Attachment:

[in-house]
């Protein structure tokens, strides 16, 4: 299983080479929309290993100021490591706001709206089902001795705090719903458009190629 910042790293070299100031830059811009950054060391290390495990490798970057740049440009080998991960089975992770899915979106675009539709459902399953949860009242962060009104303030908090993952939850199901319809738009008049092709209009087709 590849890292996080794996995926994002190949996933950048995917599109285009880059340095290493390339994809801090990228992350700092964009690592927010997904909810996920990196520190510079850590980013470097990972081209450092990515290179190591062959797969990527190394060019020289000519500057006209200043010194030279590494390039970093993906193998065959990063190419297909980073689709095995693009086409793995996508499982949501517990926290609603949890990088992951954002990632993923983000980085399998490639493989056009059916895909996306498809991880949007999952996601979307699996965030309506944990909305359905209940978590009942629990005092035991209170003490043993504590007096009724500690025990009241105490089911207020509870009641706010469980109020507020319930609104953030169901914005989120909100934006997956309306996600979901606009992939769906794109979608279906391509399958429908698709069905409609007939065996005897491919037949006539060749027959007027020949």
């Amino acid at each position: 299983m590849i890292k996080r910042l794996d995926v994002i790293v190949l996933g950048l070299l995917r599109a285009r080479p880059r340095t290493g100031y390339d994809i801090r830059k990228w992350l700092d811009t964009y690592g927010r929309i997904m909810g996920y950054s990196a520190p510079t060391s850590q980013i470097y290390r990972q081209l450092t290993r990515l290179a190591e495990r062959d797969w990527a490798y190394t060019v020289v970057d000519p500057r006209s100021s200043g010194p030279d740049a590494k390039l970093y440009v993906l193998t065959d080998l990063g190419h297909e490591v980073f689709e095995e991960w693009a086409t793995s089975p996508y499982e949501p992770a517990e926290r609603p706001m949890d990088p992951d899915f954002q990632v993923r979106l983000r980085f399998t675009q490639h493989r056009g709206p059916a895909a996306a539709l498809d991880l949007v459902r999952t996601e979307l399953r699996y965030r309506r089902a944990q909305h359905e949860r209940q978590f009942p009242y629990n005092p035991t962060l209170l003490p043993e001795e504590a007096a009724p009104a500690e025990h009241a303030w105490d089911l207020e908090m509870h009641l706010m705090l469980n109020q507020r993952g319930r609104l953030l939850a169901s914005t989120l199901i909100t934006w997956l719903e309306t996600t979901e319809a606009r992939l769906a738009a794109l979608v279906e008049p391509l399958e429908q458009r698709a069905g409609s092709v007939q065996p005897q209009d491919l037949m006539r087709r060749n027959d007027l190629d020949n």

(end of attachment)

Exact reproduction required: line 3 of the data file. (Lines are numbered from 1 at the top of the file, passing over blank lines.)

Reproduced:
């Amino acid at each position: 299983m590849i890292k996080r910042l794996d995926v994002i790293v190949l996933g950048l070299l995917r599109a285009r080479p880059r340095t290493g100031y390339d994809i801090r830059k990228w992350l700092d811009t964009y690592g927010r929309i997904m909810g996920y950054s990196a520190p510079t060391s850590q980013i470097y290390r990972q081209l450092t290993r990515l290179a190591e495990r062959d797969w990527a490798y190394t060019v020289v970057d000519p500057r006209s100021s200043g010194p030279d740049a590494k390039l970093y440009v993906l193998t065959d080998l990063g190419h297909e490591v980073f689709e095995e991960w693009a086409t793995s089975p996508y499982e949501p992770a517990e926290r609603p706001m949890d990088p992951d899915f954002q990632v993923r979106l983000r980085f399998t675009q490639h493989r056009g709206p059916a895909a996306a539709l498809d991880l949007v459902r999952t996601e979307l399953r699996y965030r309506r089902a944990q909305h359905e949860r209940q978590f009942p009242y629990n005092p035991t962060l209170l003490p043993e001795e504590a007096a009724p009104a500690e025990h009241a303030w105490d089911l207020e908090m509870h009641l706010m705090l469980n109020q507020r993952g319930r609104l953030l939850a169901s914005t989120l199901i909100t934006w997956l719903e309306t996600t979901e319809a606009r992939l769906a738009a794109l979608v279906e008049p391509l399958e429908q458009r698709a069905g409609s092709v007939q065996p005897q209009d491919l037949m006539r087709r060749n027959d007027l190629d020949n």